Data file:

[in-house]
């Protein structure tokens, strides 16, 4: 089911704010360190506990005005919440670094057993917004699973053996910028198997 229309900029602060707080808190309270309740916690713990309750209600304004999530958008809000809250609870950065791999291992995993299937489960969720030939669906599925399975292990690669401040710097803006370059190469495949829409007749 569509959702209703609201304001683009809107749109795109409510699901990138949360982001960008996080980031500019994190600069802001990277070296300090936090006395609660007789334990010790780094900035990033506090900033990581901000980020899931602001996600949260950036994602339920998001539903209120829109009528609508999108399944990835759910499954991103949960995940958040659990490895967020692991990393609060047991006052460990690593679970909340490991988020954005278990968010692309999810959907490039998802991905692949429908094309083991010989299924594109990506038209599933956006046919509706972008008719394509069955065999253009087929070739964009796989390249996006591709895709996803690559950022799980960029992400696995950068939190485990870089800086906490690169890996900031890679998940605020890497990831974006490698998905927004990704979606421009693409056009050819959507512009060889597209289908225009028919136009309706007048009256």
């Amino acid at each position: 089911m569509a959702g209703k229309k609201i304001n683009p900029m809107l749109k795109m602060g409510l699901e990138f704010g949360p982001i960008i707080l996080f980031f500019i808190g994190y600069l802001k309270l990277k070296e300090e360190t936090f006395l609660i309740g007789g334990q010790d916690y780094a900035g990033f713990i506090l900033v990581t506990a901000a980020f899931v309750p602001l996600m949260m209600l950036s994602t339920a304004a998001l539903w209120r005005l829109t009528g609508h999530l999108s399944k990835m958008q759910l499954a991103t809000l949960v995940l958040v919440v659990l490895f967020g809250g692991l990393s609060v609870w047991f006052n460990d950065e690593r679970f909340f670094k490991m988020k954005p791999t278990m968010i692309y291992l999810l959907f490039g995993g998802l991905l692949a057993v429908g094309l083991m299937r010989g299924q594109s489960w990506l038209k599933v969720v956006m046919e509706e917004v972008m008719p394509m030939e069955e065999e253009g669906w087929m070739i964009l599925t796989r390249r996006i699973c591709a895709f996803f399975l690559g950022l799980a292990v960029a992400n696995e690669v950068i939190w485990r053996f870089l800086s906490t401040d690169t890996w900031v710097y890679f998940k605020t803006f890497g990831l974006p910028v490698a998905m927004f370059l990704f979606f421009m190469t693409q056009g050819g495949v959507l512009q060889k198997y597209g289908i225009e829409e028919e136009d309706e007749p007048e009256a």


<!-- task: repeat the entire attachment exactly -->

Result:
[in-house]
């Protein structure tokens, strides 16, 4: 089911704010360190506990005005919440670094057993917004699973053996910028198997 229309900029602060707080808190309270309740916690713990309750209600304004999530958008809000809250609870950065791999291992995993299937489960969720030939669906599925399975292990690669401040710097803006370059190469495949829409007749 569509959702209703609201304001683009809107749109795109409510699901990138949360982001960008996080980031500019994190600069802001990277070296300090936090006395609660007789334990010790780094900035990033506090900033990581901000980020899931602001996600949260950036994602339920998001539903209120829109009528609508999108399944990835759910499954991103949960995940958040659990490895967020692991990393609060047991006052460990690593679970909340490991988020954005278990968010692309999810959907490039998802991905692949429908094309083991010989299924594109990506038209599933956006046919509706972008008719394509069955065999253009087929070739964009796989390249996006591709895709996803690559950022799980960029992400696995950068939190485990870089800086906490690169890996900031890679998940605020890497990831974006490698998905927004990704979606421009693409056009050819959507512009060889597209289908225009028919136009309706007048009256």
């Amino acid at each position: 089911m569509a959702g209703k229309k609201i304001n683009p900029m809107l749109k795109m602060g409510l699901e990138f704010g949360p982001i960008i707080l996080f980031f500019i808190g994190y600069l802001k309270l990277k070296e300090e360190t936090f006395l609660i309740g007789g334990q010790d916690y780094a900035g990033f713990i506090l900033v990581t506990a901000a980020f899931v309750p602001l996600m949260m209600l950036s994602t339920a304004a998001l539903w209120r005005l829109t009528g609508h999530l999108s399944k990835m958008q759910l499954a991103t809000l949960v995940l958040v919440v659990l490895f967020g809250g692991l990393s609060v609870w047991f006052n460990d950065e690593r679970f909340f670094k490991m988020k954005p791999t278990m968010i692309y291992l999810l959907f490039g995993g998802l991905l692949a057993v429908g094309l083991m299937r010989g299924q594109s489960w990506l038209k599933v969720v956006m046919e509706e917004v972008m008719p394509m030939e069955e065999e253009g669906w087929m070739i964009l599925t796989r390249r996006i699973c591709a895709f996803f399975l690559g950022l799980a292990v960029a992400n696995e690669v950068i939190w485990r053996f870089l800086s906490t401040d690169t890996w900031v710097y890679f998940k605020t803006f890497g990831l974006p910028v490698a998905m927004f370059l990704f979606f421009m190469t693409q056009g050819g495949v959507l512009q060889k198997y597209g289908i225009e829409e028919e136009d309706e007749p007048e009256a």